- The Washington Times - Thursday, November 23, 2000

The continuing battle over the presidential election has left local caterers, hotels, party planners and political party committees not exactly sure what role they will play in the Inauguration Jan. 20.

But most hospitality officials aren't worried about accommodating inaugural balls and festivities despite the shorter-than-usual planning period.

"We are getting down to the wire," said Mame Reiley, vice president and general manager of PGI/ Washington Inc., an event-planning company in the District of Columbia. "You really have to have a good month to plan [the Inauguration]."

Planners usually have more than 70 days between Election Day in November and Inauguration Day in January. However, the wrangling over the election of either Democratic nominee Al Gore or Republican candidate George W. Bush already has cost planners 15 days in the planning process.

"It's not as much of a crunch for us as caterers we're used to people planning at the last minute," said Susan Lacz, principal at Ridgewells Caterers in Bethesda, Md. "We're OK. It's just annoying. It's annoying as an American."

The catering company has its hands full with Thanksgiving and holiday parties, so any inauguration plans would have been put on the back burner anyway, Ms. Lacz said.

"Right now we're trying to get 300 turkeys out the door … then we'll hit the holiday parties," she said.

Ideally, Ms. Lacz would like to start inaugural preparations Dec. 26, giving Ridgewells a little more than three weeks to plan for the events.

At this time in past inaugural years, the Presidential Inaugural Committee, a group affiliated with the winning party, was already formed and had started planning the details of the events leading up to the Inauguration, the galas and official inaugural balls.

To prepare the committee for its task, the Armed Forces Inaugural Committee, a temporary military command made up of people from each of the five armed services, does much of the preliminary research and collects information about past inaugural celebrations.

While the Armed Forced committee's main job is to organize the military support for the Inauguration, the research it has done really lays the groundwork for the presidential committee, which has the final decision on how and where the inaugural celebration will be held.

Neither the Republican nor Democratic national committee has begun any official planning for the Inauguration.

"No one is calling the shots yet," Ms. Reiley said. "It's a little nerve-racking."

The parties of the presidential candidates' home states haven't started planning either.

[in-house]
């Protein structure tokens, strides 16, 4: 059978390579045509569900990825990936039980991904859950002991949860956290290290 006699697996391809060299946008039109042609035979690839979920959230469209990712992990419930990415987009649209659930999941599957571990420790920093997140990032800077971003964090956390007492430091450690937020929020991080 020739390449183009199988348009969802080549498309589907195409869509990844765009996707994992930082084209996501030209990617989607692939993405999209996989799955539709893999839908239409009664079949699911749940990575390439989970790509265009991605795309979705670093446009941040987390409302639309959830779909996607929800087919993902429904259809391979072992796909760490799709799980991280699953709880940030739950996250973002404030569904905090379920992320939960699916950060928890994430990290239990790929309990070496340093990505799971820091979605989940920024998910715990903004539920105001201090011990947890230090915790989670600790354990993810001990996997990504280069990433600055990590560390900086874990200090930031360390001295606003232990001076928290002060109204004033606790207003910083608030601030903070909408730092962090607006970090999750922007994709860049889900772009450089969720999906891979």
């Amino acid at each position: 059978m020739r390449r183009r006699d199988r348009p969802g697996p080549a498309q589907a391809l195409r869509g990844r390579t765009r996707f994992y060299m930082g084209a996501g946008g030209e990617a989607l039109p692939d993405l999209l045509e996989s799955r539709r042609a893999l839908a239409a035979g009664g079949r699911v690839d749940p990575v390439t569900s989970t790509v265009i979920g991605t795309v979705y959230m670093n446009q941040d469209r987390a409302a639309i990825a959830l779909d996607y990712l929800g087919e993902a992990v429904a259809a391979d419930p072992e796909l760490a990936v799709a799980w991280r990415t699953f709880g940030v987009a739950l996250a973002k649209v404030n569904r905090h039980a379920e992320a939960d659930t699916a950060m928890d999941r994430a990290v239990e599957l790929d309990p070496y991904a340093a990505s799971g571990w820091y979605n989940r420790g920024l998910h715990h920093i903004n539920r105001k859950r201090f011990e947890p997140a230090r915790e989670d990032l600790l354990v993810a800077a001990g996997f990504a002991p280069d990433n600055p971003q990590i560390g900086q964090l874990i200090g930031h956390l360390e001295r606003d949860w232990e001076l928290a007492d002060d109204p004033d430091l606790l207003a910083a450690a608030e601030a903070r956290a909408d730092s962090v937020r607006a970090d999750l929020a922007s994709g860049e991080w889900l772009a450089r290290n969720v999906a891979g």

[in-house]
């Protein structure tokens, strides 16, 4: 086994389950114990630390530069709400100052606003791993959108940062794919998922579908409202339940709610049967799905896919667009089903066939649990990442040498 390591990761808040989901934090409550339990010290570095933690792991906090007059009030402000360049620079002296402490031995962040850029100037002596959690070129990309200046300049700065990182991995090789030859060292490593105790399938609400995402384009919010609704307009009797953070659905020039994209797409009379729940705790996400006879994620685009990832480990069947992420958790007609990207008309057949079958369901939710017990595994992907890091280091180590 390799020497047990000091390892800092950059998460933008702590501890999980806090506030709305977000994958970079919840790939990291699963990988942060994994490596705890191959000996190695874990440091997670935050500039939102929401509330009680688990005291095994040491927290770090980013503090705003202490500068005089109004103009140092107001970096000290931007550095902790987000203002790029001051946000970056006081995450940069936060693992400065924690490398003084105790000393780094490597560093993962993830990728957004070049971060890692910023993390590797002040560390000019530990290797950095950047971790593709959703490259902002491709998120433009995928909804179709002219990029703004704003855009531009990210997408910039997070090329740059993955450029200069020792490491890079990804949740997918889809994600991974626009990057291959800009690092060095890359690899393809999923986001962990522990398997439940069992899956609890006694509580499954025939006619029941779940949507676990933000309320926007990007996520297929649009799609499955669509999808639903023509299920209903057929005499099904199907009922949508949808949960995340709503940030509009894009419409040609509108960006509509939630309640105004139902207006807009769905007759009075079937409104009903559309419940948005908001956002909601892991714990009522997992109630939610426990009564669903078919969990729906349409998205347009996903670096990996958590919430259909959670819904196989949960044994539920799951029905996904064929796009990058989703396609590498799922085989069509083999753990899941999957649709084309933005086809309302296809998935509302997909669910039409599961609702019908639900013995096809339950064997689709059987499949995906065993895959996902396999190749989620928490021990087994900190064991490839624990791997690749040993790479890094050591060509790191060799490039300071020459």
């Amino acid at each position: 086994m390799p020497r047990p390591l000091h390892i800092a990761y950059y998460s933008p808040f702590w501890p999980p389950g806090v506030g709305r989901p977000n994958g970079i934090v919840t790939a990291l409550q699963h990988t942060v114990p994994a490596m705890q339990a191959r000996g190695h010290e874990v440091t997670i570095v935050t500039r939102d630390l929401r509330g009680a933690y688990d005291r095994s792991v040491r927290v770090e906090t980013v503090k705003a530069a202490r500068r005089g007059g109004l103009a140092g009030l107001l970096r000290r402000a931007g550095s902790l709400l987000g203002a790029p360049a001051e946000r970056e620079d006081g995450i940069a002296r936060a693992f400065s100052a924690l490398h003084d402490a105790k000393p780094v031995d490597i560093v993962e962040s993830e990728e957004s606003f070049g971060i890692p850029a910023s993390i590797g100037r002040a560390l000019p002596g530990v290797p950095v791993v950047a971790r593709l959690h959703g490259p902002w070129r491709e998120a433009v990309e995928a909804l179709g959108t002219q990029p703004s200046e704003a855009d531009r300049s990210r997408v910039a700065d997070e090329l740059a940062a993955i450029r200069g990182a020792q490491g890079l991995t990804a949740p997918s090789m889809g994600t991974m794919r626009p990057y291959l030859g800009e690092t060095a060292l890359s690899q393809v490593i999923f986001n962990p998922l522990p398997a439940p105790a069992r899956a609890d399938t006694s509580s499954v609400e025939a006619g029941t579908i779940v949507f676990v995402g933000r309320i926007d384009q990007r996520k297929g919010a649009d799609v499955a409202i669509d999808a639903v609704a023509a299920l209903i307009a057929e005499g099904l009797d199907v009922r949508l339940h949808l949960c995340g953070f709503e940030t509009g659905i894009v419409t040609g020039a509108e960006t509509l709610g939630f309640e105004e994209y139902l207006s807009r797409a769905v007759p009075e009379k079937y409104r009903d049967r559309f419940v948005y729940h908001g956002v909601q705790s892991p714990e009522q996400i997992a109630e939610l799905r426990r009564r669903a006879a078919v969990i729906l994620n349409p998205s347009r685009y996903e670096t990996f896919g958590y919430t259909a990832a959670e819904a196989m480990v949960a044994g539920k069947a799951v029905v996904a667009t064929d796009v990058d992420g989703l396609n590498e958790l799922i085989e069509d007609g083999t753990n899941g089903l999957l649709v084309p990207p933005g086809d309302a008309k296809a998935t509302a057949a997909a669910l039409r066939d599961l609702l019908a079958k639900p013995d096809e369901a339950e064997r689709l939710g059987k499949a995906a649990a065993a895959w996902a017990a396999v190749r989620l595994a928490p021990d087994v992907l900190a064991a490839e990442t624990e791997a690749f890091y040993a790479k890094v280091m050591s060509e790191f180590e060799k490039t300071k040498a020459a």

"We haven't, for obvious reasons, been formally approached by Governor Bush's committee," said Robert Black, a spokesman for the Republican Party of Texas. "In the event of a Bush Inauguration, we will do and play whatever role they want us to."

The party of the president-elect's home state usually sponsors one of the official balls thrown on Inauguration night.

"We're just waiting like everyone else," said Tom Hayden, a spokesman for the Tennessee Democratic Party. "We haven't received any word on what our role will be. It's not really the chief concern right now."

The potential sites for the official balls, as well as the caterers and party planners, are waiting on the final decision from the winning party as to where the galas will take place. As for now, the spaces for parties and balls are just being held.

"Everybody's waiting for the same thing," said Rand Goodman, director of marketing at the J.W. Marriott Hotel on Pennsylvania Avenue in Northwest. "We do this kind of thing all the time. [Planning] a week out is not going to make much of a difference."

Occasions Caterers in the District is still "gearing up for the 20th," said co-owner Mark Michael. The catering company already has parties booked by groups that will have an event no matter who wins.

Mr. Michael said if the election drags on past the holidays it could become an issue, but he isn't worried.

"We're used to doing things at the last minute," he said. "They could call us a week before and we would still pull it off."

Ms. Reiley said the longer the election drags on, the more the Inauguration will invade people's holidays.

"This screws up everybody's Christmas," she said. "People are going to be singing Christmas carols, drinking eggnog and stuffing [envelopes with] inaugural invitations."

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